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Twenty-one appeals over the regional council's proposed rural water quality regulations were lodged with the Environment Court in June.
The council released its proposed plan change 6A (water quality) last year, heard submissions last September and notified the plan publicly in April.
The process now involved court-ordered mediation between all parties to either settle issues before a court hearing or narrow down the points to be heard in court.
Those appealing included three district councils, environmental groups, farmers, irrigation companies, land-care groups and industry group representatives. For the first round of mediation, a week-long session was held involving 85 people.
Council policy and resource planning director Fraser McRae said the sessions were held behind closed doors and without prejudice.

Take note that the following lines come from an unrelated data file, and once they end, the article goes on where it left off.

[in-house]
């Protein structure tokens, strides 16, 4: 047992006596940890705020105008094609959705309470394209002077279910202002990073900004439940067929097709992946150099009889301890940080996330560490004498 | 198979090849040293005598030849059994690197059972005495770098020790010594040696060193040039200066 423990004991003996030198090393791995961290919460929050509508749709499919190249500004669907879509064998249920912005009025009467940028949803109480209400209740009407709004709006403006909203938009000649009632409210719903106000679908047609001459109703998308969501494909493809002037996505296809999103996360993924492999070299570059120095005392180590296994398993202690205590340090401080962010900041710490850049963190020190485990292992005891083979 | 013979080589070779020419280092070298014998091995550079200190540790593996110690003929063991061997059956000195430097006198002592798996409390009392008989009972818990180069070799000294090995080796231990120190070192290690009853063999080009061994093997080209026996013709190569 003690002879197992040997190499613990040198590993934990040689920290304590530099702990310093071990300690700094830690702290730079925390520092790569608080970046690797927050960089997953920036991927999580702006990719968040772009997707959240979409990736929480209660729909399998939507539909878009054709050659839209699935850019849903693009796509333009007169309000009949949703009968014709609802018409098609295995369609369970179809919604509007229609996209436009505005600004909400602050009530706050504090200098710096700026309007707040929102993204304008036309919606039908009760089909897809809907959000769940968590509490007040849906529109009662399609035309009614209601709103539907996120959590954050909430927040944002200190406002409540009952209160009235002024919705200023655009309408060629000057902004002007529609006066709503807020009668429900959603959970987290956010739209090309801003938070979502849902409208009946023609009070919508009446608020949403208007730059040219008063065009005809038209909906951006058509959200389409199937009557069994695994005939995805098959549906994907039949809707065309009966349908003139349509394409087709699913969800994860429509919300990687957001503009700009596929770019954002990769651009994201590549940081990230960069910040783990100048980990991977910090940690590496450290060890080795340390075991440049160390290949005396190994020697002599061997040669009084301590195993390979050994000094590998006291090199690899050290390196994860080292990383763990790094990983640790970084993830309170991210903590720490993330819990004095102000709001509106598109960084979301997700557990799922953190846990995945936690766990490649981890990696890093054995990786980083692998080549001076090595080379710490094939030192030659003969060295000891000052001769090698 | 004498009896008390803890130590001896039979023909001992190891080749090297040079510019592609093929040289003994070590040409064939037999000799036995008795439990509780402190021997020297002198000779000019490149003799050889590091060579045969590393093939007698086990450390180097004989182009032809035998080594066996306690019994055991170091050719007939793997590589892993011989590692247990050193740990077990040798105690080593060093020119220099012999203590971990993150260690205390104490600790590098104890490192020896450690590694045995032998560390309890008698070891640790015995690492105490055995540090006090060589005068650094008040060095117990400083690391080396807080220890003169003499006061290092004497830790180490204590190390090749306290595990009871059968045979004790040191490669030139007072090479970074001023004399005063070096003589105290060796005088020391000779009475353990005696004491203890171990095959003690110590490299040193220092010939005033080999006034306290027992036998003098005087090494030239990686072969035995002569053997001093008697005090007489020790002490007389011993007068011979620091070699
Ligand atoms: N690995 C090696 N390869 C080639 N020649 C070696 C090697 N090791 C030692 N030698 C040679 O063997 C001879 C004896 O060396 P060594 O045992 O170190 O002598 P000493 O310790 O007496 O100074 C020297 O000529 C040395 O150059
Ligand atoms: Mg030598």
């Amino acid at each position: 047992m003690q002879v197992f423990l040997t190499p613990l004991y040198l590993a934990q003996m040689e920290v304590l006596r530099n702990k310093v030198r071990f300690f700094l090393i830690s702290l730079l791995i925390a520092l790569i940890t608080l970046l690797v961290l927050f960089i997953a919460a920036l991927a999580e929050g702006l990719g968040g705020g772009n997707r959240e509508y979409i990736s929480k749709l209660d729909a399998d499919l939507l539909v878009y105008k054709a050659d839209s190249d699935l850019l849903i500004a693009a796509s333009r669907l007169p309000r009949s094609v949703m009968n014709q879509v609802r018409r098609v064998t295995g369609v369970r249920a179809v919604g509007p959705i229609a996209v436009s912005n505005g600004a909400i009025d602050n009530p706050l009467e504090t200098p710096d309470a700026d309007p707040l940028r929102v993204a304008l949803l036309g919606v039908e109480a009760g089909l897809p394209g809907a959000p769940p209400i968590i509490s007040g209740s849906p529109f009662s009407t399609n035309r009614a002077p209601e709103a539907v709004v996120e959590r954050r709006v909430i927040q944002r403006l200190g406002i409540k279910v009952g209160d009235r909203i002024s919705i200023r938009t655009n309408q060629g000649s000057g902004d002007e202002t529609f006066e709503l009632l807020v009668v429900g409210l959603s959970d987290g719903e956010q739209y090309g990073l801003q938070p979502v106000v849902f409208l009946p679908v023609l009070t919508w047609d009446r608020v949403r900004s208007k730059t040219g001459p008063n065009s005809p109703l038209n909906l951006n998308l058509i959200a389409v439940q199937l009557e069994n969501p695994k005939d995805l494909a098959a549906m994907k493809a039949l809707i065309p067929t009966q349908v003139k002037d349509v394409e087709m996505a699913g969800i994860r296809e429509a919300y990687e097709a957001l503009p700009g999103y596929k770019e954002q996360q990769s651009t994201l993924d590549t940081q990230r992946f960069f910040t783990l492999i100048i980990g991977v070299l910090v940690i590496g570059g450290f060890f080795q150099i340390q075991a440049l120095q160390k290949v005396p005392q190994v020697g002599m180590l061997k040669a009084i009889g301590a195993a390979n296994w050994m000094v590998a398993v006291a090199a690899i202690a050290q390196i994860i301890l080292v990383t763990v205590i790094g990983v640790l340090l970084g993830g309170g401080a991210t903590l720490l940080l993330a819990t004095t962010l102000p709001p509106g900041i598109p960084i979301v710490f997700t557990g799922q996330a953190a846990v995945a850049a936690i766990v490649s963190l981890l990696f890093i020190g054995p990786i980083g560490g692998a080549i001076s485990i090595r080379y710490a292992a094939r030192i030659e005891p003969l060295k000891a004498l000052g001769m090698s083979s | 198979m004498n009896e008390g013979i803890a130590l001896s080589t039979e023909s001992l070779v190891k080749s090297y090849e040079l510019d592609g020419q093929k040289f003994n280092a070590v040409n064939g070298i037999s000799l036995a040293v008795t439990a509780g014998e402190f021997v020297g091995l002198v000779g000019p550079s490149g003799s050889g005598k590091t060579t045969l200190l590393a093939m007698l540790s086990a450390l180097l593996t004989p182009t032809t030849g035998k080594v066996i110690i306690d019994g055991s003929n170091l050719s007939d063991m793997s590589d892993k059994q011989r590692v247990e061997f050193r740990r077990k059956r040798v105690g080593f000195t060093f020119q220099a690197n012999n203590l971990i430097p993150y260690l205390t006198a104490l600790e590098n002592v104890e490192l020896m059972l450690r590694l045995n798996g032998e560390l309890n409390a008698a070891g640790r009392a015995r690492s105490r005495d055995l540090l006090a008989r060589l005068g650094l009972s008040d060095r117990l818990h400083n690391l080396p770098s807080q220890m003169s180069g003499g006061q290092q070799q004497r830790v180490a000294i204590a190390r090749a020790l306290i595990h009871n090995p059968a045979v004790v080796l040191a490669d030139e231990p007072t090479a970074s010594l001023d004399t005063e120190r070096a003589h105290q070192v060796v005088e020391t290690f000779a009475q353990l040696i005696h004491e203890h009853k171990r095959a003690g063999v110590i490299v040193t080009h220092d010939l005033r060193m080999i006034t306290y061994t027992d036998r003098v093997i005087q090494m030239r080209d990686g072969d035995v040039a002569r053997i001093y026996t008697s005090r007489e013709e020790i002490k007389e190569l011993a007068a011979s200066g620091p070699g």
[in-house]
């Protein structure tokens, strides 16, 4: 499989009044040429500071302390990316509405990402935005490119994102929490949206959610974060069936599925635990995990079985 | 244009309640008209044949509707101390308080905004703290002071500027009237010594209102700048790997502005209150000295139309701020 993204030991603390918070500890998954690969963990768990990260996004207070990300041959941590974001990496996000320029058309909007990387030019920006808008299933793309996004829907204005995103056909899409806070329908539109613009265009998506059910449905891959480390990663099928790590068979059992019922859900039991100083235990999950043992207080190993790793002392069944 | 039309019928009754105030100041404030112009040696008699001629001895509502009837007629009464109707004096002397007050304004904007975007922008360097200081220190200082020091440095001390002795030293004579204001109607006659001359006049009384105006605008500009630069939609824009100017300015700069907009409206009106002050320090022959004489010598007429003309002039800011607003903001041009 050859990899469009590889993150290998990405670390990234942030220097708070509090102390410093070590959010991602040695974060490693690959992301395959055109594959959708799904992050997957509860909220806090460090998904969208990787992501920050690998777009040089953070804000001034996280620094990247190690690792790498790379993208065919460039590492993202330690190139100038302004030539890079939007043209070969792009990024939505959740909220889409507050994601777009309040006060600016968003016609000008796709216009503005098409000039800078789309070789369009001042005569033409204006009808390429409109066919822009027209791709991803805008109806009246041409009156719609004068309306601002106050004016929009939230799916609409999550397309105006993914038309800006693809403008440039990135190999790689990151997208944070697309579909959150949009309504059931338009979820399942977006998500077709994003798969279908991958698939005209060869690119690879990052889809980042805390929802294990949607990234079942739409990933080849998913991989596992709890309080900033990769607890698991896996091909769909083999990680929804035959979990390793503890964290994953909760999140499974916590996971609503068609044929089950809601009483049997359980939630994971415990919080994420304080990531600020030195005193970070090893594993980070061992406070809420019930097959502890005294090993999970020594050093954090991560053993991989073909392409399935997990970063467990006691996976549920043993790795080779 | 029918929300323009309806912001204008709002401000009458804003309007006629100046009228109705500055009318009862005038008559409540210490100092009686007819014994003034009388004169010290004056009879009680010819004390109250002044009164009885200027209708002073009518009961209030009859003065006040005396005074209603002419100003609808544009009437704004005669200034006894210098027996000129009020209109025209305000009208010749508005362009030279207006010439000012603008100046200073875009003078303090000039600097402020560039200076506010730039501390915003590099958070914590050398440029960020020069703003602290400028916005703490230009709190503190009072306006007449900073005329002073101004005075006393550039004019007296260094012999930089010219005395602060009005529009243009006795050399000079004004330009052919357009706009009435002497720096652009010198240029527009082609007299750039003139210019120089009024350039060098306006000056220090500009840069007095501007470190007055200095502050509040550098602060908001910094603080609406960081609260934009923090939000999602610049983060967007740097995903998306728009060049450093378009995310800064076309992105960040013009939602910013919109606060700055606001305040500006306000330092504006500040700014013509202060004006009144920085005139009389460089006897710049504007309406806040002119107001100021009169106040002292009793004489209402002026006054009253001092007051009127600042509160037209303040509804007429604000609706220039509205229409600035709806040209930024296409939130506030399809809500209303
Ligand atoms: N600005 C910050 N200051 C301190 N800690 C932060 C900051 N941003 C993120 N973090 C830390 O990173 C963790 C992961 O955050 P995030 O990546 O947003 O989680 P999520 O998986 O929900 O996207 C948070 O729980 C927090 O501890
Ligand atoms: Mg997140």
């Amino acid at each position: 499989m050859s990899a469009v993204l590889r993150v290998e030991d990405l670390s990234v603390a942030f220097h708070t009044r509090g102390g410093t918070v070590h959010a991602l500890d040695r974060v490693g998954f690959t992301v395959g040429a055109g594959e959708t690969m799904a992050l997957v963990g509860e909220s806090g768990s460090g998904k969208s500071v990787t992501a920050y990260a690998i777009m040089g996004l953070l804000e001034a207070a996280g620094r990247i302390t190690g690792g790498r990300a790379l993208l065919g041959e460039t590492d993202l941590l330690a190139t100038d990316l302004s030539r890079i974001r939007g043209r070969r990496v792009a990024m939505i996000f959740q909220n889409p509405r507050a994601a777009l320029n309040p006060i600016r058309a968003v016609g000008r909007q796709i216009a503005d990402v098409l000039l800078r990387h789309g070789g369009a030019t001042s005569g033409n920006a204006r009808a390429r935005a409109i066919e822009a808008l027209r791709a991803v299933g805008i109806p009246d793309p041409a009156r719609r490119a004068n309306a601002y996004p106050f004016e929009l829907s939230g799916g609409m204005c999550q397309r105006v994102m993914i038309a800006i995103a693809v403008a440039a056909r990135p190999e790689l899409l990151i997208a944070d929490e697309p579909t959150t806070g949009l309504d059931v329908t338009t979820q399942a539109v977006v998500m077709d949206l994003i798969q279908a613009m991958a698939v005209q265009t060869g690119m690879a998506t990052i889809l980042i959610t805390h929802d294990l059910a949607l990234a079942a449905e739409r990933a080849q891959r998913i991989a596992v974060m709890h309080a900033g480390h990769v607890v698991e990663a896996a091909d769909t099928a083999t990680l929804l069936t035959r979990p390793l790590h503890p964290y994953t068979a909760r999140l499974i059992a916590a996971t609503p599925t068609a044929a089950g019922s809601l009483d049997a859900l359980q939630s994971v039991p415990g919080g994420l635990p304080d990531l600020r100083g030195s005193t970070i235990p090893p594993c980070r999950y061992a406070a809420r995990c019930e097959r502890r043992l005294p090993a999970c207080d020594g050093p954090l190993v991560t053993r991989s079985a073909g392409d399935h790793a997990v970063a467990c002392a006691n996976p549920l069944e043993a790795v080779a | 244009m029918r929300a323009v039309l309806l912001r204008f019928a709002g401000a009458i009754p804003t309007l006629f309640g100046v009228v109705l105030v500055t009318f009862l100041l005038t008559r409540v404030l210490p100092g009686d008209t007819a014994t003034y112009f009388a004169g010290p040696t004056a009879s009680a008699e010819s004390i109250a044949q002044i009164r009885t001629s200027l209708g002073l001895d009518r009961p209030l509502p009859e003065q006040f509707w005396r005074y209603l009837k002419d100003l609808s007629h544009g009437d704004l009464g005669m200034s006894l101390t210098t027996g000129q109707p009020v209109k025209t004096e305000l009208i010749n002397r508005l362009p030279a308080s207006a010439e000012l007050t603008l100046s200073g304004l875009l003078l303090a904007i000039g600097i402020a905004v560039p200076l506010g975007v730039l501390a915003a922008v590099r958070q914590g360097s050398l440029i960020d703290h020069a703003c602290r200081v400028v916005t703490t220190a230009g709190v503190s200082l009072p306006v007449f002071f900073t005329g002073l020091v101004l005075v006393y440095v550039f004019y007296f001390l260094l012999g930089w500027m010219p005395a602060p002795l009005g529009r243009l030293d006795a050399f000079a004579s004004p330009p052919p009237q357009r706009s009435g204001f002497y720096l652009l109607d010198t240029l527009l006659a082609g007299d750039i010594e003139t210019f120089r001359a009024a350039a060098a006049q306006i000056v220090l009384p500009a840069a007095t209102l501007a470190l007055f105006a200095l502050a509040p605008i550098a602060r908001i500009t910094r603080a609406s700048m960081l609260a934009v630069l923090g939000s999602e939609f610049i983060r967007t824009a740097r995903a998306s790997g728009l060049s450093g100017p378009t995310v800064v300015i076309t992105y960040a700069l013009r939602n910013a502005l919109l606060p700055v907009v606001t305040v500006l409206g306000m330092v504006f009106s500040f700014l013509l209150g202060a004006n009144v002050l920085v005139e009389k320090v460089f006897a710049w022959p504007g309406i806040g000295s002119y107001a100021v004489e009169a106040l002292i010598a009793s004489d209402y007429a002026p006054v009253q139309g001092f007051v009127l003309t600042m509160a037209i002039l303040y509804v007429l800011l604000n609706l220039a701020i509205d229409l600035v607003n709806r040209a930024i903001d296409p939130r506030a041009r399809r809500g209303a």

''It's our biggest involvement [in Environment Court mediation] by a long way.''
A court-appointed mediator facilitated the sessions.
Given the potential for problems, there was a ''very good spirit'' and sense of co-operation between parties in the attempt to come to a common agreement, he said.
The council had circulated further material to the parties involved and a further two days of mediation were scheduled for next week.
A decision on whether any further mediation or a court hearing would be held would be made by the mediator.
The mediation was funded by the Environment Court through fees paid by parties when lodging their appeals.